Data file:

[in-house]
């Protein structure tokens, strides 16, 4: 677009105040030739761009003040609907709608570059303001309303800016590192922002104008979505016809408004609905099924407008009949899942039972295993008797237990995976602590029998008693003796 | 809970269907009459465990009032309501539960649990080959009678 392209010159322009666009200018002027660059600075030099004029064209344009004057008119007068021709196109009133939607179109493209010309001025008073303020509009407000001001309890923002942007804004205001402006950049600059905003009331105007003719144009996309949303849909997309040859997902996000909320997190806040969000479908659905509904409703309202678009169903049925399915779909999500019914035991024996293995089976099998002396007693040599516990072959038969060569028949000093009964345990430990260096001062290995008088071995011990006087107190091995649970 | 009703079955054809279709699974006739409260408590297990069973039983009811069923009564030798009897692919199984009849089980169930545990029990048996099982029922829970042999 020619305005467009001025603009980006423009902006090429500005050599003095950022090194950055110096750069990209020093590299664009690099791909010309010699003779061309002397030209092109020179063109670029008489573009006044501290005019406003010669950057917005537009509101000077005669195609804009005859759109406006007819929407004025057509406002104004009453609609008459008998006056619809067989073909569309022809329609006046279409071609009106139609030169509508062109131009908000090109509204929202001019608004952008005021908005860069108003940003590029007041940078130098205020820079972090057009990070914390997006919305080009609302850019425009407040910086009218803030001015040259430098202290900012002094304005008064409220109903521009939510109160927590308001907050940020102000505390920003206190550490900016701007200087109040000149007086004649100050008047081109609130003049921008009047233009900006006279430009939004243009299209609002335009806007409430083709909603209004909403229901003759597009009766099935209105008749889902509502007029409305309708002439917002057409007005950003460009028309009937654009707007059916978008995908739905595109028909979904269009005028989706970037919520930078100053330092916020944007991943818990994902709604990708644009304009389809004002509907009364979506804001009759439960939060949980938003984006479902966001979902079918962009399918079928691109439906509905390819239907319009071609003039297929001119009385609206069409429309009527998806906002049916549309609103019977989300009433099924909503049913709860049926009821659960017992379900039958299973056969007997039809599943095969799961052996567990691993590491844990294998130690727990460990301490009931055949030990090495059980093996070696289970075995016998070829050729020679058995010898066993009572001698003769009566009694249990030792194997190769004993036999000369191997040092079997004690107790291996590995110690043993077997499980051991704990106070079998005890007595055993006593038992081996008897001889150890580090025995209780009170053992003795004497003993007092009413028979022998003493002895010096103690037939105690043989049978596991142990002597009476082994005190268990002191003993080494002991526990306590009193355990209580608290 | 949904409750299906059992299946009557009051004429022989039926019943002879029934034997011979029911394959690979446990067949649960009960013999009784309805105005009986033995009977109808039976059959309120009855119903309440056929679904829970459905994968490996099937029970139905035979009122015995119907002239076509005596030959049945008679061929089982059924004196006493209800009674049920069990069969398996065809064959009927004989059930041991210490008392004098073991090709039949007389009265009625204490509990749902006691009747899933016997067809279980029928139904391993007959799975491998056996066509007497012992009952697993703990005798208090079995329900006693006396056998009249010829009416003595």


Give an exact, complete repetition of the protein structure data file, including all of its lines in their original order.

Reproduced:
[in-house]
């Protein structure tokens, strides 16, 4: 677009105040030739761009003040609907709608570059303001309303800016590192922002104008979505016809408004609905099924407008009949899942039972295993008797237990995976602590029998008693003796 | 809970269907009459465990009032309501539960649990080959009678 392209010159322009666009200018002027660059600075030099004029064209344009004057008119007068021709196109009133939607179109493209010309001025008073303020509009407000001001309890923002942007804004205001402006950049600059905003009331105007003719144009996309949303849909997309040859997902996000909320997190806040969000479908659905509904409703309202678009169903049925399915779909999500019914035991024996293995089976099998002396007693040599516990072959038969060569028949000093009964345990430990260096001062290995008088071995011990006087107190091995649970 | 009703079955054809279709699974006739409260408590297990069973039983009811069923009564030798009897692919199984009849089980169930545990029990048996099982029922829970042999 020619305005467009001025603009980006423009902006090429500005050599003095950022090194950055110096750069990209020093590299664009690099791909010309010699003779061309002397030209092109020179063109670029008489573009006044501290005019406003010669950057917005537009509101000077005669195609804009005859759109406006007819929407004025057509406002104004009453609609008459008998006056619809067989073909569309022809329609006046279409071609009106139609030169509508062109131009908000090109509204929202001019608004952008005021908005860069108003940003590029007041940078130098205020820079972090057009990070914390997006919305080009609302850019425009407040910086009218803030001015040259430098202290900012002094304005008064409220109903521009939510109160927590308001907050940020102000505390920003206190550490900016701007200087109040000149007086004649100050008047081109609130003049921008009047233009900006006279430009939004243009299209609002335009806007409430083709909603209004909403229901003759597009009766099935209105008749889902509502007029409305309708002439917002057409007005950003460009028309009937654009707007059916978008995908739905595109028909979904269009005028989706970037919520930078100053330092916020944007991943818990994902709604990708644009304009389809004002509907009364979506804001009759439960939060949980938003984006479902966001979902079918962009399918079928691109439906509905390819239907319009071609003039297929001119009385609206069409429309009527998806906002049916549309609103019977989300009433099924909503049913709860049926009821659960017992379900039958299973056969007997039809599943095969799961052996567990691993590491844990294998130690727990460990301490009931055949030990090495059980093996070696289970075995016998070829050729020679058995010898066993009572001698003769009566009694249990030792194997190769004993036999000369191997040092079997004690107790291996590995110690043993077997499980051991704990106070079998005890007595055993006593038992081996008897001889150890580090025995209780009170053992003795004497003993007092009413028979022998003493002895010096103690037939105690043989049978596991142990002597009476082994005190268990002191003993080494002991526990306590009193355990209580608290 | 949904409750299906059992299946009557009051004429022989039926019943002879029934034997011979029911394959690979446990067949649960009960013999009784309805105005009986033995009977109808039976059959309120009855119903309440056929679904829970459905994968490996099937029970139905035979009122015995119907002239076509005596030959049945008679061929089982059924004196006493209800009674049920069990069969398996065809064959009927004989059930041991210490008392004098073991090709039949007389009265009625204490509990749902006691009747899933016997067809279980029928139904391993007959799975491998056996066509007497012992009952697993703990005798208090079995329900006693006396056998009249010829009416003595």